Guest speakers include Shami Chakrabarti, Director of Liberty, the National Council for Civil Liberties who will be giving a public lecture entitled “Common Values: The State of Rights and Freedoms in Modern Britain”. We will be bringing a video of the talk as well as coverage of the keynote event: Former Registrar of the University of Warwick, Mike Shattock (1983-1999) will be joining current Registrar, Jon Baldwin and Professor Robin Naylor from the Department of Economics to talk about  “Higher Education: Challenges and Opportunities”.  

We will be capturing Business Entrepreneur, Ram Gidoomal CBE's talk on “Sustaining Dialogue: Multicultural Societies Under Pressure" and The Academy of Social Sciences Campaign for Social Science roadshow that will be published alongside an article looking at the future of social sciences.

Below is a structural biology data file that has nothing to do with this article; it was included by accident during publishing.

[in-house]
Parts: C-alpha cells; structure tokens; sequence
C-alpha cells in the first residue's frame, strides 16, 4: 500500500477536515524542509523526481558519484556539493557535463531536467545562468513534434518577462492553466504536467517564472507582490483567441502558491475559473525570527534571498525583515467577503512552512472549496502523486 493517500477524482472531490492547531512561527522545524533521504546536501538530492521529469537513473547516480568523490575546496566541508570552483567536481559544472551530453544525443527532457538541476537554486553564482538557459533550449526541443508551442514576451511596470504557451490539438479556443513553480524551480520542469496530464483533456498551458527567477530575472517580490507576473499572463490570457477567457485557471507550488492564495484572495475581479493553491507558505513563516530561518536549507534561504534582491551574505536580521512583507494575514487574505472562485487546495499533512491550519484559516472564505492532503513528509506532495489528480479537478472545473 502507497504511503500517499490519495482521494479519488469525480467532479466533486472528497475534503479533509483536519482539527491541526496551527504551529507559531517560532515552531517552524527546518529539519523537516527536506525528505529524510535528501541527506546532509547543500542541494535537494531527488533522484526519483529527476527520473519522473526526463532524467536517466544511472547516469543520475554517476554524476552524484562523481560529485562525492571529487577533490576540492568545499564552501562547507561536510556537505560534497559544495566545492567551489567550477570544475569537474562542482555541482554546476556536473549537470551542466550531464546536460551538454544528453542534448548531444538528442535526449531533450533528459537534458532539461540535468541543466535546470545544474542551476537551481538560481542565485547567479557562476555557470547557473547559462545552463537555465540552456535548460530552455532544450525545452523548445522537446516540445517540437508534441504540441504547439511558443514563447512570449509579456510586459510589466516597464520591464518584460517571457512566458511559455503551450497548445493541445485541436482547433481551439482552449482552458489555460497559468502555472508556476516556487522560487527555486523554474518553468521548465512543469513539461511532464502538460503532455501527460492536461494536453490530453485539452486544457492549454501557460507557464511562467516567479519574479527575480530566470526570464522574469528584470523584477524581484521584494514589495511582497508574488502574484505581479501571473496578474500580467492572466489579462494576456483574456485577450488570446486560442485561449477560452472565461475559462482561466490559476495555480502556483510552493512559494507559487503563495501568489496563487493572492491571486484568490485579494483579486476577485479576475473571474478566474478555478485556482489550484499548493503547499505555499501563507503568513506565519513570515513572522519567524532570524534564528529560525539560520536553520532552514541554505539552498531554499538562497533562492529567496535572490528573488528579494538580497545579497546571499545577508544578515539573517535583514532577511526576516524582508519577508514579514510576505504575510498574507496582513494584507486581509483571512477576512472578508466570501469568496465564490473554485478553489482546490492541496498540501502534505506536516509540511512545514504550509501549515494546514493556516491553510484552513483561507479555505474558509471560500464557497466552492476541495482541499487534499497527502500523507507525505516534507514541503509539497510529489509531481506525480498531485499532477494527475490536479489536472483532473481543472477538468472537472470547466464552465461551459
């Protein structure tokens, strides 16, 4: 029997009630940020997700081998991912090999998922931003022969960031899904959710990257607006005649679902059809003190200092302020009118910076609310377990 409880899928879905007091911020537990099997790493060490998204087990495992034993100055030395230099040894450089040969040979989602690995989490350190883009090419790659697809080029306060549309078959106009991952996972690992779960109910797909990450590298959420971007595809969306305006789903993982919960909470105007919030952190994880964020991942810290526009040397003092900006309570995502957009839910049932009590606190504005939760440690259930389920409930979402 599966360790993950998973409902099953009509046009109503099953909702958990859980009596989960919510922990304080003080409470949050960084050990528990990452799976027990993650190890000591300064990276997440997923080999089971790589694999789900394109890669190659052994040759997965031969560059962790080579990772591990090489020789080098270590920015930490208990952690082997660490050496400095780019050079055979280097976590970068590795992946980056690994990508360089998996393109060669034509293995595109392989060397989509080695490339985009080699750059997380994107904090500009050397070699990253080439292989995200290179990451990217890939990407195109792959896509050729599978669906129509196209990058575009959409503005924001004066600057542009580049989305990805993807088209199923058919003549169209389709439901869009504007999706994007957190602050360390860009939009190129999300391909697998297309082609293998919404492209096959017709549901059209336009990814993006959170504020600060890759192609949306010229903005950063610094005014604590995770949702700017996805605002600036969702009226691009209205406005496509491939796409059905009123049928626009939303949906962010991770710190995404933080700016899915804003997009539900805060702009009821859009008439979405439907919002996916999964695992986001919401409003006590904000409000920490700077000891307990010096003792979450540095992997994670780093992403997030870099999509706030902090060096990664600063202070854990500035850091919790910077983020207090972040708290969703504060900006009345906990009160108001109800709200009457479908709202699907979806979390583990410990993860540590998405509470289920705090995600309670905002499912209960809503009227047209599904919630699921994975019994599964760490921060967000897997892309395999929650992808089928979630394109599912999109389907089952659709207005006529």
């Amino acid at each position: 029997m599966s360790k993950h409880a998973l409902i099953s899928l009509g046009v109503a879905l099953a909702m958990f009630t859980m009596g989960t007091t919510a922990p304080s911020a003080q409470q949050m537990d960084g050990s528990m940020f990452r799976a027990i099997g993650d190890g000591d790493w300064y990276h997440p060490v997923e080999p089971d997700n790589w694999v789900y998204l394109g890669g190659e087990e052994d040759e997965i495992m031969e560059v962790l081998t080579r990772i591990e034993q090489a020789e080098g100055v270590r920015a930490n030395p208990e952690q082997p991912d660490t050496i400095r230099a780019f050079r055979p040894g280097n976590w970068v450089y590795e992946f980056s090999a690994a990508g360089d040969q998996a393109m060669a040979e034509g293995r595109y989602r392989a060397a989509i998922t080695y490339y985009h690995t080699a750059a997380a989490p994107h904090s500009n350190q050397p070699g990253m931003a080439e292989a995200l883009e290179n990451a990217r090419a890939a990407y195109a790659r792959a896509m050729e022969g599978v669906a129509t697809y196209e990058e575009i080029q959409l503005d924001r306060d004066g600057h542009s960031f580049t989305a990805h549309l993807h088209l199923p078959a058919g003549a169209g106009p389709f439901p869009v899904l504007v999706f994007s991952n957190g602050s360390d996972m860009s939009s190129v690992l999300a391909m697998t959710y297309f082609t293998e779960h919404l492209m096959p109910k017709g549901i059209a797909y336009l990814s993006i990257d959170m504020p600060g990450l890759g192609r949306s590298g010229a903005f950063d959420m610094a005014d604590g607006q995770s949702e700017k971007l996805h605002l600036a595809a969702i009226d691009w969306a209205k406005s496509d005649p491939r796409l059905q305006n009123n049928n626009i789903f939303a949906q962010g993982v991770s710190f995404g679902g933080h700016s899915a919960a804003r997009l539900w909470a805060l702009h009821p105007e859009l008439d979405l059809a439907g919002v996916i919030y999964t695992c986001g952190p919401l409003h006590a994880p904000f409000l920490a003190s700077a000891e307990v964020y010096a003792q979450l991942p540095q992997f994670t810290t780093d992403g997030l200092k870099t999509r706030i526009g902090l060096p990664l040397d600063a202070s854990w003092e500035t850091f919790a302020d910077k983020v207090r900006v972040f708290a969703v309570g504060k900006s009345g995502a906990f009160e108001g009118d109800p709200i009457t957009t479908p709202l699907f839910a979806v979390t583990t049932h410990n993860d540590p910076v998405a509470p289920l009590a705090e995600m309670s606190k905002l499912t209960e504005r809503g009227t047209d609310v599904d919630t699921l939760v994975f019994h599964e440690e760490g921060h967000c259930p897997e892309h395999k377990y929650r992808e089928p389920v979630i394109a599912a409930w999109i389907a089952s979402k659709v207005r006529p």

One of the festival’s themes is Early Career Research development and we have been speaking to Ben Richardson, Daria Luchinksaya, Ben Jacoby, Clara Ruebner Joergensen and David Webber about their work.  A number of them will be contributing reviews of other interesting events planned, such as a film showing of The Roots of Revolt in Arabic World today - an Egyptian film (with English subtitles) based on the critically-acclaimed novel by Alaa al-Aswani.

Prof Richard Aldrich from the Department of Politics and International Studies will be giving his presentation Landscapes of Secrecy following on from a recent conference looking at ‘The CIA in History, Fiction and Memory’. He is our expert for this theme and you will have an opportunity to put your questions to Prof Aldrich on the history of GCHQ, the CIA and international security from Monday!

With book extracts from the best publications across departments, our Share Your Thoughts page - as well as more interviews and articles - it is set to be a busy few weeks ahead. For full listings of the whole range of events going on, the programme is now online. To find out more about the events taking place during the Festival, visit the Festival of Social Sciences webpages.